PHOENIX, Ariz. — I was standing on top of a boulder, just to the right-hand side of a trail somewhere deep inside the Tonto National Forest. Giant saguaro cacti and grey-green shrubs cover the rocky hillside for miles and miles. There's no grass anywhere, just rocks and dirt and smaller ankle-gouging cacti filling in the space between the saguaros. It's a place where you have to watch your step, whether you're on foot or behind the wheel of a 2019 Chevy Colorado ZR2 Bison. I should have worn boots. When we first drove the Colorado ZR2 back in 2017, we were impressed with the sophisticated Multimatic Dynamic Suspensions Spool Valve (DSSV) dampers (a finalist for our 2018 Technology of the Year award), rugged exterior styling and the optional powertrains. Chevy's offer of multiple cab configurations — extended cab/long box and crew cab/short box — was another huge plus. It may not have the ground clearance or approach angle of something like the Toyota Tacoma TRD Pro (or even the standard Tacoma for that matter), but the diesel engine and trick dampers can't be replicated with aftermarket parts. The ZR2 Bison is essentially a production version of a 2017 SEMA concept vehicle and gets its name from the charging animal on Michigan-based American Expedition Vehicles' logo. AEV is an aftermarket supplier mostly known for supporting the Jeep and Ram communities, so it was a bit of a surprise to see the company working with GM when the Colorado ZR2 AEV concept debuted. The production version expands on the ZR2's solid foundation with a slew of upgrades, though there are no changes to the basic driveline components or the truck's overall capabilities. The standard powertrain is a 3.6-liter V6 paired with an eight-speed automatic. It makes 308 horsepower and 275 pound-feet of torque. A $3,500 2.8-liter turbodiesel inline-four makes 181 horsepower and a healthy 369 pound-feet of torque. The Tacoma might offer a six-speed manual, but its 3.5-liter V6 is a snooze compared to Chevy's engines. Other standard features on the ZR2 include two locking differentials, an increased track width, unique bumpers that significantly help off-road, and a cool hood scoop. For $5,750, the Bison adds five boron-steel skid plates to protect the engine oil pan, fuel tank, transfer case and front and rear locking differentials. Grey 17-inch aluminum wheels replace the ones on the regular ZR2, though it's disappointing they're strapped with the same 31-inch Goodyear Wrangler Duratrac tires (the concept had 35-inch BFGoodrich KM2 Mud Terrains). Larger fender flares help protect the sides of the truck. New front and rear bumpers add integrated recovery points, fog lights and space for a winch. It all adds up to a robust package that's backed by a factory warranty. Except for the AEV logo in the truck's headrests, the Colorado's lackluster interior carries over unchanged. It's a bummer that afflicts all Colorados — the truck's grey and black plastic isn't exactly welcoming. Since there were no changes to the engines or suspension either, …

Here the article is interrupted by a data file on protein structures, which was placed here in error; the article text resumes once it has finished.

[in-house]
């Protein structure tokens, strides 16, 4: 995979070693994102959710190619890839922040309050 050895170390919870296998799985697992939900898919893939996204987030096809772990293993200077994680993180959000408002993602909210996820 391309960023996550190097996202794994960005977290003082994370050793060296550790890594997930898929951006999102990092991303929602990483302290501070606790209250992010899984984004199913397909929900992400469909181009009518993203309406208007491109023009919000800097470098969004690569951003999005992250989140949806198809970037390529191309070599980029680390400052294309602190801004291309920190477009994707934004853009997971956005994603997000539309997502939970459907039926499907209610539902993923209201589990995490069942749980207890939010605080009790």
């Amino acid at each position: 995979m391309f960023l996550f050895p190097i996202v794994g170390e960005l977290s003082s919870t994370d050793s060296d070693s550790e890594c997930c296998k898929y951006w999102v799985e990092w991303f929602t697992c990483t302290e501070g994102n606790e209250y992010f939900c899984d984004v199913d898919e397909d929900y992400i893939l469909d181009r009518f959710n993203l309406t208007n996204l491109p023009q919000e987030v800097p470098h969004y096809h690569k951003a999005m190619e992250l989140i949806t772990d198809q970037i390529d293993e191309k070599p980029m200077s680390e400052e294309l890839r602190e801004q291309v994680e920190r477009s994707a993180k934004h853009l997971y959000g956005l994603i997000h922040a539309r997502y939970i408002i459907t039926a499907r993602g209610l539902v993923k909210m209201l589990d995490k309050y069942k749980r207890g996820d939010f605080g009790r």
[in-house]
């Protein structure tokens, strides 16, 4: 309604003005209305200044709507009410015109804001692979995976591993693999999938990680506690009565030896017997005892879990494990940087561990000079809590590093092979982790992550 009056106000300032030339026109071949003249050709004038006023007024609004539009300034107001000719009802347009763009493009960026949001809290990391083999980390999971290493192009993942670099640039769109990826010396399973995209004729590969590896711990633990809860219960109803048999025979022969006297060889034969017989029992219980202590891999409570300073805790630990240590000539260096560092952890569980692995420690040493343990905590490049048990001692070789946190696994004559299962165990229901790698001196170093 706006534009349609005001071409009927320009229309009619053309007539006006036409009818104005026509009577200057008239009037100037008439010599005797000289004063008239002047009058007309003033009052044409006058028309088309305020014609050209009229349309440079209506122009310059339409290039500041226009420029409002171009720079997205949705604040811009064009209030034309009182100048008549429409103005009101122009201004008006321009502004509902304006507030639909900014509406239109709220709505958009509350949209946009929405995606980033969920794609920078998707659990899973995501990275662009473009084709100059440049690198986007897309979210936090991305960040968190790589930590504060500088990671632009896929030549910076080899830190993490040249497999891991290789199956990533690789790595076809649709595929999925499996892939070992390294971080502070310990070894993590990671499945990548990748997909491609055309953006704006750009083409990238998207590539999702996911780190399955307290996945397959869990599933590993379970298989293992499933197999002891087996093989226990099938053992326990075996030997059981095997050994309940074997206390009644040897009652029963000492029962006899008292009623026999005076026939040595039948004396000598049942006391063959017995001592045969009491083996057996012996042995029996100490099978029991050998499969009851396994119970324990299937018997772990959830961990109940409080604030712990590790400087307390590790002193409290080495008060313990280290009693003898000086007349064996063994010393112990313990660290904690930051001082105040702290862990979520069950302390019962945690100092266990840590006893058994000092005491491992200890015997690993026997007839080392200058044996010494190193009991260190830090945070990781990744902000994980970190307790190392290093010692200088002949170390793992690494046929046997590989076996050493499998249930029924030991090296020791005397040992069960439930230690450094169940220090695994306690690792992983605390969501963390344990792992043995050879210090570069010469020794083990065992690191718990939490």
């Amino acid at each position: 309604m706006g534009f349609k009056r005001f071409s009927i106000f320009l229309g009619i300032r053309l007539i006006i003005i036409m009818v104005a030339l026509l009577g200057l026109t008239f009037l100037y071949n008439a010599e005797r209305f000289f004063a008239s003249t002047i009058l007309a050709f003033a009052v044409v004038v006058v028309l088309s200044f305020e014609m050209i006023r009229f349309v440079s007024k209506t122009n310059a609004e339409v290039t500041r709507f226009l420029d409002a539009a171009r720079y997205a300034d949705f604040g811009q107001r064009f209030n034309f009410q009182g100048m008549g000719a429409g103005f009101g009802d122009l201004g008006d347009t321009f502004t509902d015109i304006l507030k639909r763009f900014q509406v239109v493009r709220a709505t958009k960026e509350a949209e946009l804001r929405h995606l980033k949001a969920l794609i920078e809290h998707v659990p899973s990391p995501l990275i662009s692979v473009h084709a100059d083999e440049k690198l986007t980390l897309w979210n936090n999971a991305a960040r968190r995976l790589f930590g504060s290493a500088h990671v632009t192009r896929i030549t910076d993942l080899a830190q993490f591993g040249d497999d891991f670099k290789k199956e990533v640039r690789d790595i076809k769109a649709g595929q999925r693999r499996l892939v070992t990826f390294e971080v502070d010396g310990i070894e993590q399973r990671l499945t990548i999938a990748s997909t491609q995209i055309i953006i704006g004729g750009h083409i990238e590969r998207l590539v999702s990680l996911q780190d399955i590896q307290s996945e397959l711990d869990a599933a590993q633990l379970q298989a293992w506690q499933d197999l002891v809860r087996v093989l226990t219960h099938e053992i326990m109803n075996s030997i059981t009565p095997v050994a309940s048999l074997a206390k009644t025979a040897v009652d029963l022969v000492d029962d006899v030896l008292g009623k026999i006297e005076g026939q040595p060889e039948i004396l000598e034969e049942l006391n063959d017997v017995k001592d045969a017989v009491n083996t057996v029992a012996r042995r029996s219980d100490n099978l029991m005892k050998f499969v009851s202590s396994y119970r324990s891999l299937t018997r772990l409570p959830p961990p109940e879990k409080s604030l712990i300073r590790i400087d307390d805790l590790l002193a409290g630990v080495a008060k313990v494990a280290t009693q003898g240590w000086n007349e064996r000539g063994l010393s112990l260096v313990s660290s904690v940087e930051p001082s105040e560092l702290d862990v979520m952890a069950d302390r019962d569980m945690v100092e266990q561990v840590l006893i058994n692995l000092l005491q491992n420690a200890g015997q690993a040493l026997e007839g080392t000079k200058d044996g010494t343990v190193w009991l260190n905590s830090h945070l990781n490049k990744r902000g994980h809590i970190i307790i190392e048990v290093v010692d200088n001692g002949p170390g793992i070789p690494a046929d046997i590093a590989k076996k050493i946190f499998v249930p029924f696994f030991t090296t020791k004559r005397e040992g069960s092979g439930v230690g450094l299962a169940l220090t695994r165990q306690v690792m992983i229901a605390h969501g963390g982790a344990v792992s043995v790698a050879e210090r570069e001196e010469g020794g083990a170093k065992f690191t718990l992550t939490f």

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|MPG||18 City / 25 Hwy|
|Transmission||8-spd auto w/OD|
|Power||308 @ 6800 rpm|
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